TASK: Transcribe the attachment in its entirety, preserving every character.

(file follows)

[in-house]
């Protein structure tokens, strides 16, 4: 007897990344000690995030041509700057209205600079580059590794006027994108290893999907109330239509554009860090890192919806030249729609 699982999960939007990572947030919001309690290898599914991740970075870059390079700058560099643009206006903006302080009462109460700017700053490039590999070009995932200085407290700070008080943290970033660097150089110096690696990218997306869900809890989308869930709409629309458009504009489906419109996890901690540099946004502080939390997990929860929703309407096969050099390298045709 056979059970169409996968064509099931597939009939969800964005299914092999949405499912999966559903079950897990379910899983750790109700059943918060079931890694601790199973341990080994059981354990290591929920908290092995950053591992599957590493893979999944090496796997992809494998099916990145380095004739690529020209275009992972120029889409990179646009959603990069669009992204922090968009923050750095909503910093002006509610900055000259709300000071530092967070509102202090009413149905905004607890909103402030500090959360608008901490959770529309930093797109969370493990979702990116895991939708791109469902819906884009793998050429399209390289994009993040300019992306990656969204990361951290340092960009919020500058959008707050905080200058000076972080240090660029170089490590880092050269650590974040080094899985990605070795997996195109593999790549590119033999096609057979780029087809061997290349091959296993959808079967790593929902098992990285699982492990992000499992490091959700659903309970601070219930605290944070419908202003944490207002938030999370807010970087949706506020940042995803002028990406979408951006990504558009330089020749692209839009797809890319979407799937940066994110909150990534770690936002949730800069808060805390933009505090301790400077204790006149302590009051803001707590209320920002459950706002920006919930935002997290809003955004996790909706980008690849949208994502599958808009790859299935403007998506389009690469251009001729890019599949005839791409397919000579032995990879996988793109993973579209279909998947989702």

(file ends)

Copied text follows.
[in-house]
């Protein structure tokens, strides 16, 4: 007897990344000690995030041509700057209205600079580059590794006027994108290893999907109330239509554009860090890192919806030249729609 699982999960939007990572947030919001309690290898599914991740970075870059390079700058560099643009206006903006302080009462109460700017700053490039590999070009995932200085407290700070008080943290970033660097150089110096690696990218997306869900809890989308869930709409629309458009504009489906419109996890901690540099946004502080939390997990929860929703309407096969050099390298045709 056979059970169409996968064509099931597939009939969800964005299914092999949405499912999966559903079950897990379910899983750790109700059943918060079931890694601790199973341990080994059981354990290591929920908290092995950053591992599957590493893979999944090496796997992809494998099916990145380095004739690529020209275009992972120029889409990179646009959603990069669009992204922090968009923050750095909503910093002006509610900055000259709300000071530092967070509102202090009413149905905004607890909103402030500090959360608008901490959770529309930093797109969370493990979702990116895991939708791109469902819906884009793998050429399209390289994009993040300019992306990656969204990361951290340092960009919020500058959008707050905080200058000076972080240090660029170089490590880092050269650590974040080094899985990605070795997996195109593999790549590119033999096609057979780029087809061997290349091959296993959808079967790593929902098992990285699982492990992000499992490091959700659903309970601070219930605290944070419908202003944490207002938030999370807010970087949706506020940042995803002028990406979408951006990504558009330089020749692209839009797809890319979407799937940066994110909150990534770690936002949730800069808060805390933009505090301790400077204790006149302590009051803001707590209320920002459950706002920006919930935002997290809003955004996790909706980008690849949208994502599958808009790859299935403007998506389009690469251009001729890019599949005839791409397919000579032995990879996988793109993973579209279909998947989702």